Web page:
I hope you’re as much of a fan of boxy car styling as I am. You’ll need to be for this car. It even has box in its name – bB stands for black box. I know what you’re thinking – black box because the cars in the marketing material were black and as cars go it is fairly boxy. Oh no, it’s way deeper than that: black box represents the infinite possibilities of the unknown. Toyota’s words, not mine!
Back to the more superficial colour issue, if black isn’t your thing, the bB is available in a range of other very good colours.
A quick note for grammar fiends: the lower case b followed by uppercase B is how the name is written on the car itself.
The first generation bB
The Toyota bB is a fun, practical box car that was originally aimed at the younger car buying population in Japan. Toyota describe it as a ‘tall wagon.’
This review is about the first generation bB produced between 2000 and 2005. The second generation brought with it a substantial rounding of the bB’s boxy origins, which I don’t feel was a positive move. Like I said, I love boxy cars!
It is based on the same platform as the Yaris and comes with 1.3 or 1.5 litre petrol engines. A brief styling note: you’ll notice the central speedometer placement in common with the Yaris, thankfully in old school analogue format rather than the Yaris’ digital speed readout and rev counter reminiscent of a Corvette from the 80s.
Transmission is 4 speed automatic across the range, with the gear shift lever on the steering column.
If you live in an area prone to snow, mud or sand, you’ll be pleased to know the 1.5 litre version of the bB is available with front and 4 wheel drive. I appreciate there isn’t great off road potential due to the ground clearance, but it may be a useful feature to have all the same.
The 1.3 litre engine (2NZ-FE) produces 88 hp, with the 1.5 litre (1NZ-FE) producing 110 hp. Both engines are 4 cylinder, 16 valve units with VVTi and chain driven camshafts. So no worries about a cambelt breaking.
Toyota bB trim levels and equipment
I think the interior would be best described as functional rather than plush or luxurious, but there is a fairly good level of equipment as standard for a car of this size and price point. It is certainly a spacious cabin given the overall size of the car. The rear seats fold down and then forwards to make a large boot space if required.
The trim levels go as follows, in ascending order of cost when new. The ‘S’ trim levels are only available with the 1.3 litre engine in 2WD format:
- S – cheapest.
- ZX – most expensive.
It is difficult to give precise details of the equipment you can expect at each level. Many items were optional, giving a range of equipment levels within each trim level. Generally things like the leather steering wheel, sunroof, driving lights & spoilers will be the preserve of the higher trim levels.
- Driver and passenger airbags.
- Seatbelt pre-tensioners.
- 15 inch alloy wheels.
- Front and rear spoilers.
- Leather steering wheel.
- Front fog / driving lights (I know these should probably go under safety but on a car like this they’re more for show, aren’t they)?
- Air conditioning.
- Central locking.
- Electric mirrors.
- Electric windows.
The Toyota bB really captured the imagination of car modifiers, so you will see plenty of modification options for this car, and plenty of modified cars. If this isn’t your thing, there are plenty of pristine unmodified examples available as well.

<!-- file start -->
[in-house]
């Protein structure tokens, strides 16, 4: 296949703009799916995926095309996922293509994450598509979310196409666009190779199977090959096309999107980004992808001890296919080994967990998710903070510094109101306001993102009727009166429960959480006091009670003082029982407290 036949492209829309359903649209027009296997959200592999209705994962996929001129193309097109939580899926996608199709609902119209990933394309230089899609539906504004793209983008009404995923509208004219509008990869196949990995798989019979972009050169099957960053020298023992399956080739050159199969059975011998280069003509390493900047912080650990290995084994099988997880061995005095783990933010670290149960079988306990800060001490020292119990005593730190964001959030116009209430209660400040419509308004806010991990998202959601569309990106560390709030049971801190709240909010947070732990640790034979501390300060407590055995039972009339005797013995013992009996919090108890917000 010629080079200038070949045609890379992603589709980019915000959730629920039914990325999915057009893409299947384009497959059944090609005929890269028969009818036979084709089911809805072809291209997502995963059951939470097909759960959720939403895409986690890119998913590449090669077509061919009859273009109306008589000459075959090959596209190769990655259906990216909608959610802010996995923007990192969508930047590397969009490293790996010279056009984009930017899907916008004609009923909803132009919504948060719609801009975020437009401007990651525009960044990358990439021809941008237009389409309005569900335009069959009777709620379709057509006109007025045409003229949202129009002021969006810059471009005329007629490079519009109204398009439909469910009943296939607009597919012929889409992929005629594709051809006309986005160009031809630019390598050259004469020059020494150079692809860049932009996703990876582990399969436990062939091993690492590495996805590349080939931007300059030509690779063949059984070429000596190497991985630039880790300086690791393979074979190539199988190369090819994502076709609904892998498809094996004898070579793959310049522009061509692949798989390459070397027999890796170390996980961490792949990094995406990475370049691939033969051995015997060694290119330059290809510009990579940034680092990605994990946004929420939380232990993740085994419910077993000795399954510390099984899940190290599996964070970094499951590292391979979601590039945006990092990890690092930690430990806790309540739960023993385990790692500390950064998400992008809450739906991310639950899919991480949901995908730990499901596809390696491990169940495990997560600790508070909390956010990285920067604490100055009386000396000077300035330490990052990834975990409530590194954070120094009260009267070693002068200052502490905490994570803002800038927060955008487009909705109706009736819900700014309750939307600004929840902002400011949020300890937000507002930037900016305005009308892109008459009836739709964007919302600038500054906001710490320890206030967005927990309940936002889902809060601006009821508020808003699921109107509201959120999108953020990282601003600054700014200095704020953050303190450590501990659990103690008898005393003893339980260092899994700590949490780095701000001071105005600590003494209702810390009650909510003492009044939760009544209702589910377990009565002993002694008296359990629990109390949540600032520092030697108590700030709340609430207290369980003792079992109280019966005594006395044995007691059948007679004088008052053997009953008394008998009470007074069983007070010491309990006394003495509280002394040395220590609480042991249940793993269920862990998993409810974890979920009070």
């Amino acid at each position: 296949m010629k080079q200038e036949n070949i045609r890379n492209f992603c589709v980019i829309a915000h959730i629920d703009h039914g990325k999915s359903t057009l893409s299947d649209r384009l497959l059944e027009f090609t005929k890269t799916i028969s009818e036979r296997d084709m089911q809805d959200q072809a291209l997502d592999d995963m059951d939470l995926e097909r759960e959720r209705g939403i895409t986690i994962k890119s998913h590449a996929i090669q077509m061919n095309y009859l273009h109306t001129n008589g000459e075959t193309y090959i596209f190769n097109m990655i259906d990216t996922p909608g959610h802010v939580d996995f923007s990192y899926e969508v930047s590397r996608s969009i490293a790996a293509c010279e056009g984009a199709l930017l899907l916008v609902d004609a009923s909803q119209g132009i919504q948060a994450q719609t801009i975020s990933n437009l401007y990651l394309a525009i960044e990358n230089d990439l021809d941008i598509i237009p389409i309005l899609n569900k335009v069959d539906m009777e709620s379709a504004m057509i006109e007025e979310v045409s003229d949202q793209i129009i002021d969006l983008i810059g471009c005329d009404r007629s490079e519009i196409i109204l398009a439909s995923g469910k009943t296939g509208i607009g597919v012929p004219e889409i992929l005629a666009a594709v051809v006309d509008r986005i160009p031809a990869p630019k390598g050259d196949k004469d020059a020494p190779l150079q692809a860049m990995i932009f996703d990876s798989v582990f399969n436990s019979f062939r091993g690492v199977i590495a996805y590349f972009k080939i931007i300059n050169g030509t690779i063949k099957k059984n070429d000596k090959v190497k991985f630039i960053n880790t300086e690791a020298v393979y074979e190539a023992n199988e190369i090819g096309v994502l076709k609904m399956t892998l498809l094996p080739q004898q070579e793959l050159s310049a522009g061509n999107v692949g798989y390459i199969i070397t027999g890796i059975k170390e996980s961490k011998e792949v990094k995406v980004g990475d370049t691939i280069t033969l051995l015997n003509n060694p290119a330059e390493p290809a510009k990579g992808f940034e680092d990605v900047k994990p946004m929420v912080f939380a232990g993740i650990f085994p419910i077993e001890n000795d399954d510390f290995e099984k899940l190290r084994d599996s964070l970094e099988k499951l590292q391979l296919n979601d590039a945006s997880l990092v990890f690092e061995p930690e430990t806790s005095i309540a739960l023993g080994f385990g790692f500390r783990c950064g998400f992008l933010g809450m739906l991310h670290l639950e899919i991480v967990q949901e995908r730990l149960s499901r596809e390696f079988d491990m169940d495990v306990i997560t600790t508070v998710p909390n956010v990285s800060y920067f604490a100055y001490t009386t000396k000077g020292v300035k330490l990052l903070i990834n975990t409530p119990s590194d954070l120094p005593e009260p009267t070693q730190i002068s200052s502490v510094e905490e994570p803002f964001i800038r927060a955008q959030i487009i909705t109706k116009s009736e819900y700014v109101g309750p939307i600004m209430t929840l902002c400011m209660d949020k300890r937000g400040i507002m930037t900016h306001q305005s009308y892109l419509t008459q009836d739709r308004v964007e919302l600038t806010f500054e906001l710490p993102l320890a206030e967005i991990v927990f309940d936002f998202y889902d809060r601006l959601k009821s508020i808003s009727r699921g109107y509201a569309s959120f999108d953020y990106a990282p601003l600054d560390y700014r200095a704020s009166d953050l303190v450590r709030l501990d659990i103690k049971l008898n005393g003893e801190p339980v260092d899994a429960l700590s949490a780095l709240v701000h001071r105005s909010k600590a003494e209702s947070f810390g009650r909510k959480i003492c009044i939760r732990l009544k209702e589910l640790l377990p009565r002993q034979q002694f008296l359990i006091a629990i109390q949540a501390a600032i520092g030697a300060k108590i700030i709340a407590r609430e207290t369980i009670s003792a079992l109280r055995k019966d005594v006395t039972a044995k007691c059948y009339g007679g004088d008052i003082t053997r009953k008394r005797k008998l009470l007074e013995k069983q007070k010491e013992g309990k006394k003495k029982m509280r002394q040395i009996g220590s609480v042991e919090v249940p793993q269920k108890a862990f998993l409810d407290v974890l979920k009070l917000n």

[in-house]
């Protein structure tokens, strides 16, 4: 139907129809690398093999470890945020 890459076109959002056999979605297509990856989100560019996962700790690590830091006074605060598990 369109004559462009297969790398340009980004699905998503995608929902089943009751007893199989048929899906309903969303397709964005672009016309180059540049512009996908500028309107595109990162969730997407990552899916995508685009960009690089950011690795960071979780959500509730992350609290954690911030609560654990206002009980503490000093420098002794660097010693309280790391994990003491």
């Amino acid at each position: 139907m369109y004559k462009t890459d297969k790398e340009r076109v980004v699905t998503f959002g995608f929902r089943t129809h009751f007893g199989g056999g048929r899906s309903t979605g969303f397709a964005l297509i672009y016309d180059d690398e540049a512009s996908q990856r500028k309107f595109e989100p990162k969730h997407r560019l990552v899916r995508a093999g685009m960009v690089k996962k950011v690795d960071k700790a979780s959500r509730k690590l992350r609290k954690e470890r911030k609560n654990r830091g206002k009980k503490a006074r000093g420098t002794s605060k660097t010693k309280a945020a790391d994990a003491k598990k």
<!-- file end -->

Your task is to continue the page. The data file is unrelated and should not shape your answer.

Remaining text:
I can’t write about the bB without mentioning the open deck model, which for some represents the pinnacle of the bB range.
In this fine beast the passenger cabin stops after the rear seats. What would have been the boot is an open area with cool roof bars that extend down into the load area.
I’m not finished yet – let’s talk about the doors!
- Asymmetric rear suicide door? Oh yes.
- Rear window of passenger compartment opens out as a tailgate? Certainly.
- Rear seat folds out into open deck area to form a (sort of) bed, with a 2nd option of rear seat base flipping up to form back rest for open air seating looking out of the back of the car? Of course.
A brief mention of the 2nd generation Toyota bB
I’ve already mentioned this looks like the 1st generation but with the corners rounded off. The 2nd generation bB was available in the UK, rebadged as a Daihatsu Materia. It was only available with the 1.5 litre engine, but with a choice of manual or automatic transmission. No 4WD option though. I think this 2nd iteration has lost a lot of the coolness of the original bB, which is why I’ve made the 1st generation the main focus of this review.
Toyota bB common problems
As you might expect from Toyota, these seem to be few and far between. Some people report premature wearing out of wheel bearings and water pumps, but that’s about it.
Make sure you look after the oil and change it regularly to avoid any problems with the timing chain.
This is a car you’ll likely be interested in for looks, practicality and reliability rather than outright driving pleasure. Although of course there is a certain pleasure to be had from driving something different.
My choice? A black, dark blue or dark purple 1.5 litre front wheel drive bB. I’d find it hard to pass up a good Open Deck though. Especially in yellow.
Honda and Nissan have similarly boxy offerings in the form of the Honda Mobilio Spike and the Nissan Cube or Cubic (which is a 7 seater version of the Cube).